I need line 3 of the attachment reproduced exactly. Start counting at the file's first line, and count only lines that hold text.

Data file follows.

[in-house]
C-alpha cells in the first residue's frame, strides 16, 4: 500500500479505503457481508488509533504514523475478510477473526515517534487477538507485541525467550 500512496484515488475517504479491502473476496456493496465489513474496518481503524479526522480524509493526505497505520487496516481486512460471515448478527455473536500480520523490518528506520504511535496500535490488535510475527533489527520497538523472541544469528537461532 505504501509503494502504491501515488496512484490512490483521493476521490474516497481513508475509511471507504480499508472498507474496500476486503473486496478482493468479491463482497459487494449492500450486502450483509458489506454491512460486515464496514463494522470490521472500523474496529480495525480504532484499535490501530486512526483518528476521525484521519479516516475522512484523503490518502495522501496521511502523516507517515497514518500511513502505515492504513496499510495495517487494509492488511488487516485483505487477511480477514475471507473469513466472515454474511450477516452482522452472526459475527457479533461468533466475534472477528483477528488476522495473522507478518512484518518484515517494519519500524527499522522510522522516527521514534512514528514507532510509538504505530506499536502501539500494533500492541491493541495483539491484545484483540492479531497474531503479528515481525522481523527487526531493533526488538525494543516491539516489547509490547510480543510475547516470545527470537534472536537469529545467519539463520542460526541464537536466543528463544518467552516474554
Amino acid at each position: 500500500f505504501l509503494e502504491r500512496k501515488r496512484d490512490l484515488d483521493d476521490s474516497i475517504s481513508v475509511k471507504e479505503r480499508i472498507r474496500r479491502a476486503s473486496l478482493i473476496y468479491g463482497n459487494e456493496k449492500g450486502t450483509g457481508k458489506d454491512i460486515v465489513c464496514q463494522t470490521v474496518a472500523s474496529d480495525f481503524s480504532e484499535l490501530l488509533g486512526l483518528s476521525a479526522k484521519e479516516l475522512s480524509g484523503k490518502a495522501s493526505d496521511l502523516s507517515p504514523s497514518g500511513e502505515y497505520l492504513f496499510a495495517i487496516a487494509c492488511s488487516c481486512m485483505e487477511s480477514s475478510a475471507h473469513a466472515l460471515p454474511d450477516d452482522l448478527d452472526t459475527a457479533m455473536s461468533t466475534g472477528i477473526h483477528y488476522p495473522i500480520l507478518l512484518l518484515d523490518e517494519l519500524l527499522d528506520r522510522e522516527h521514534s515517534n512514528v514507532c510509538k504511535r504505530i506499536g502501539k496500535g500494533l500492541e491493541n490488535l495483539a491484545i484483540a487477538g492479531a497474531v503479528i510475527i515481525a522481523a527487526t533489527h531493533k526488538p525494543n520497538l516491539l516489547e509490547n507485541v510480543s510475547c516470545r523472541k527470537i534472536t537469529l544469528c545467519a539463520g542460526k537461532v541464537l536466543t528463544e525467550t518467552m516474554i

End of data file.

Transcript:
Amino acid at each position: 500500500f505504501l509503494e502504491r500512496k501515488r496512484d490512490l484515488d483521493d476521490s474516497i475517504s481513508v475509511k471507504e479505503r480499508i472498507r474496500r479491502a476486503s473486496l478482493i473476496y468479491g463482497n459487494e456493496k449492500g450486502t450483509g457481508k458489506d454491512i460486515v465489513c464496514q463494522t470490521v474496518a472500523s474496529d480495525f481503524s480504532e484499535l490501530l488509533g486512526l483518528s476521525a479526522k484521519e479516516l475522512s480524509g484523503k490518502a495522501s493526505d496521511l502523516s507517515p504514523s497514518g500511513e502505515y497505520l492504513f496499510a495495517i487496516a487494509c492488511s488487516c481486512m485483505e487477511s480477514s475478510a475471507h473469513a466472515l460471515p454474511d450477516d452482522l448478527d452472526t459475527a457479533m455473536s461468533t466475534g472477528i477473526h483477528y488476522p495473522i500480520l507478518l512484518l518484515d523490518e517494519l519500524l527499522d528506520r522510522e522516527h521514534s515517534n512514528v514507532c510509538k504511535r504505530i506499536g502501539k496500535g500494533l500492541e491493541n490488535l495483539a491484545i484483540a487477538g492479531a497474531v503479528i510475527i515481525a522481523a527487526t533489527h531493533k526488538p525494543n520497538l516491539l516489547e509490547n507485541v510480543s510475547c516470545r523472541k527470537i534472536t537469529l544469528c545467519a539463520g542460526k537461532v541464537l536466543t528463544e525467550t518467552m516474554i